The Diamond Age

Engines of Creation

The Diamond Age: Or, A Young Lady’s Illustrated Primer’ is a 1995 science fiction novel by American writer Neal Stephenson. It is to some extent a Bildungsroman or coming-of-age story, focused on a young girl named Nell, set in a future world in which nanotechnology affects all aspects of life. The novel deals with themes of education, social class, ethnicity, and the nature of artificial intelligence.

The book contains descriptions of various exotic technologies, such as the chevaline (a mechanical horse that can fold up and is light enough to be carried one-handed), and forecasts the use of technologies that are in development today, such as smart paper that can show personalized news headlines. Major cities have immune systems made up of aerostatic defensive micromachines, and public matter compilers provide basic food, blankets, and water for free to anyone who requests them.

‘The Diamond Age’ depicts a near-future world revolutionized by advances in nanotechnology, much as engineer Eric Drexler envisioned it in his 1986 nonfiction book ‘Engines of Creation.’ Molecular nanotechnology is omnipresent in the novel’s world, generally in the form of Matter Compilers and the products that come out of them. The book explicitly recognizes the achievements of several existing nanotechnology researchers: Feynman, Drexler, and Ralph Merkle are seen among characters of the fresco in Merkle-Hall, where new nanotechnological items are designed and constructed.

Matter compilers receive their raw materials from the Feed, a system analogous to the electrical grid of modern society. The Feed carries streams of both energy and basic molecules, which are rapidly assembled into usable goods by matter compilers. The Source, where the Feed’s stream of matter originates, is controlled by the Victorian phyle (though smaller, independent Feeds are possible). The hierarchic nature of the Feed and an alternative, anarchic developing technology, known as the Seed, mirror the cultural conflict between East and West that is depicted in the book. This conflict has an economic element as well, with the Feed representing a centrally-controlled distribution mechanism, while the Seed represents a more flexible, open-ended, decentralized method of creation and organization.

Society in The Diamond Age is dominated by a number of phyles, also sometimes called tribes, which are groups of people often distinguished by shared values, similar ethnic heritage, a common religion, or other cultural similarities. In the extremely globalized future depicted in the novel, these cultural divisions have largely supplanted the system of nation-states that divides the world today. Cities appear divided into sovereign enclaves affiliated or belonging to different phyles within a single metropolis. Most phyles depicted in the novel have a global scope of sovereignty, and maintain segregated enclaves in or near many cities throughout the world.

The phyles coexist much like historical nation-states under a system of justice and mutual protection, known as the Common Economic Protocol (CEP). The rules of the CEP are intended to provide for the co-existence of, and peaceful economic activity between, phyles with potentially very different values. The CEP is concerned particularly with upholding rights to personal property, being shown to provide particularly harsh punishment for harming the economic capability of another person. The role of the CEP in the world of the novel could be seen in comparison with the roles of real-life international organizations such as the United Nations and the International Monetary Fund.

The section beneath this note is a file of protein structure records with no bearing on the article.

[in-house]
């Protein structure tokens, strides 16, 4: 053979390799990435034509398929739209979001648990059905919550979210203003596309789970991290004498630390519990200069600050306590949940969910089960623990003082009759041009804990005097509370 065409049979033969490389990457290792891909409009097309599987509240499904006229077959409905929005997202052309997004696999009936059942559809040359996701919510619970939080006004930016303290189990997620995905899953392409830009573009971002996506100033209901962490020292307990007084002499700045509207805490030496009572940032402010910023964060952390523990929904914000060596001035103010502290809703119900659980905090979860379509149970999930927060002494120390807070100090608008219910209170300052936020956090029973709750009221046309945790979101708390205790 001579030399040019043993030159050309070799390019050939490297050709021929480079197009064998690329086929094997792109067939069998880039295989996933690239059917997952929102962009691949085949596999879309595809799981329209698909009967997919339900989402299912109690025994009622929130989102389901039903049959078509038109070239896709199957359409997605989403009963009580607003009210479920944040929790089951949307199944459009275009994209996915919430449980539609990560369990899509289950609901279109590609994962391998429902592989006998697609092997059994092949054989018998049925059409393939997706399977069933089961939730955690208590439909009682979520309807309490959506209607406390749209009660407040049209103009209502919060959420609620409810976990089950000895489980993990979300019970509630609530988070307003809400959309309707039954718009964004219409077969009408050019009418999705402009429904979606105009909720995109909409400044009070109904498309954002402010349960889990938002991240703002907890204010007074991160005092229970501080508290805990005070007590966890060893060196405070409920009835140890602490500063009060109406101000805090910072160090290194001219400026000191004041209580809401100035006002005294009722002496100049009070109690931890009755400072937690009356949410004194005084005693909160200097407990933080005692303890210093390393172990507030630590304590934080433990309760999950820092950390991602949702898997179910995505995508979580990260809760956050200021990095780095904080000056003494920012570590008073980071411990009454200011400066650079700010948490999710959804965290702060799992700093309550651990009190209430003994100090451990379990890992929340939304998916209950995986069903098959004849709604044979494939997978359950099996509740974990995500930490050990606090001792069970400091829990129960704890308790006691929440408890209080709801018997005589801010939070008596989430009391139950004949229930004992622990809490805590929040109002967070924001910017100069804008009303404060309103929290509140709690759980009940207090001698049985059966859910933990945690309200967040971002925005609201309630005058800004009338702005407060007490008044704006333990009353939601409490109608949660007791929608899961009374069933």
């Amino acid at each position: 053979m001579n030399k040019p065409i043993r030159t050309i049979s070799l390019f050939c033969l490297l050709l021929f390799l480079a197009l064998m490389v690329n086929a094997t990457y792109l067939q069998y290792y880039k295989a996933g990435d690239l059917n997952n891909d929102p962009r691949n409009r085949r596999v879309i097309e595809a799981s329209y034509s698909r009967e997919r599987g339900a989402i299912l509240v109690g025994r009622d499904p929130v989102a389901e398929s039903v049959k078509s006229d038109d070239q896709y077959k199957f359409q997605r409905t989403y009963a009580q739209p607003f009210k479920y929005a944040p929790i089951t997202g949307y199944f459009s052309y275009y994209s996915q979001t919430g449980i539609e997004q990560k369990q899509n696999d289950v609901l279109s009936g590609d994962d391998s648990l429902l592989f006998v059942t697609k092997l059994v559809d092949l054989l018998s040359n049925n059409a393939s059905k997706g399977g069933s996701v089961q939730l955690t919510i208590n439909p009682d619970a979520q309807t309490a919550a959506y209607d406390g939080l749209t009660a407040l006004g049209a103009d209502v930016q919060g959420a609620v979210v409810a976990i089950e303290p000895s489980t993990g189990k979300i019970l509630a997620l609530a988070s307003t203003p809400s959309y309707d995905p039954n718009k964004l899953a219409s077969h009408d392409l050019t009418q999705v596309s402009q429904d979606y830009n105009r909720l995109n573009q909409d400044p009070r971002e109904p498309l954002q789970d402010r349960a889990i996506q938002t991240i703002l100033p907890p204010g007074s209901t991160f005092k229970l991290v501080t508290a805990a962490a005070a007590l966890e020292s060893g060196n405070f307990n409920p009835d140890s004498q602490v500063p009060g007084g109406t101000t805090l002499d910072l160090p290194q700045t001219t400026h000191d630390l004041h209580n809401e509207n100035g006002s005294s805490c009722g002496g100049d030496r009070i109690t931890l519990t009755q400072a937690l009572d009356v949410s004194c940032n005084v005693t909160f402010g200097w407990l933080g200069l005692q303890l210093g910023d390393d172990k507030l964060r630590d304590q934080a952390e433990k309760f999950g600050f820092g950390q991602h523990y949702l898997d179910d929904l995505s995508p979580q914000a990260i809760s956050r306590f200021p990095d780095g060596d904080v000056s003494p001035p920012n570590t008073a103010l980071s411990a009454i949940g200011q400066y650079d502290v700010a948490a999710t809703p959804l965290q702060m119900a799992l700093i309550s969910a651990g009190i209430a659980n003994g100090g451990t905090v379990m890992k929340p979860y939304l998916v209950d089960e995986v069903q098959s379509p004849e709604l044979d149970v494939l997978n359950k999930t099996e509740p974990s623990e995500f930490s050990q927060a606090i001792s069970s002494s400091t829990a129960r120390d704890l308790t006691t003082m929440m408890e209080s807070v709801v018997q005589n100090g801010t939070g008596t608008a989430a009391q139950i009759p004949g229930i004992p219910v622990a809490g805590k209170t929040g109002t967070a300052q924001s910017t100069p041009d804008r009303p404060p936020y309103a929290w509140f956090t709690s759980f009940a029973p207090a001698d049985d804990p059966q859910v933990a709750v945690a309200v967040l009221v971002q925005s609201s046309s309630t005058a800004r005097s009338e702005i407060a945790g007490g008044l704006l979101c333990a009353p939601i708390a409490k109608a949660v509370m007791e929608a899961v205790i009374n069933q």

‘Thetes’ are individuals who are not members of any phyle and are often socially disadvantaged and economically poor, being similar to second-class citizens under the CEP. In the novel, the material needs of nearly all thetes are satisfied by freely-available food and clothing, albeit of low quality; thetes without the political connections of a phyle are entitled to similarly low-quality ‘free justice.’

The book distinguishes three Great Phyles: the Han (consisting of Han Chinese), the Neo-Victorian New Atlantis (consisting largely of Anglo-Saxons, but also accepting Indians, Africans, and other members of the Anglosphere who identify with the culture) and Nippon (consisting of Japanese). The novel raises the question as to whether Hindustan (consisting of Hindu Indians) is a fourth Great Phyle, or a ‘riotously diverse collection of microtribes sintered together according to some formula we don’t get.’

Internally, the New Atlantis phyle is a corporate oligarchy whose ‘equity lords’ rule the organization and its bylaws under allegiance to the vestigial British monarchy. Other phyles are less defined – some intentionally, as with the CryptNet group or the mysterious hive-mind Drummers. Over the course of the story, the Common Economic Protocol sponsors the investigation of clandestine Seed technologies in order to preserve the established order from subversion, using the justification that unrestricted access to Sources would lead to the proliferation of high tech weapons and result in anarchy. It is also hinted that property rights are so expansive that the Protocol recognizes children as the economic assets of their parents.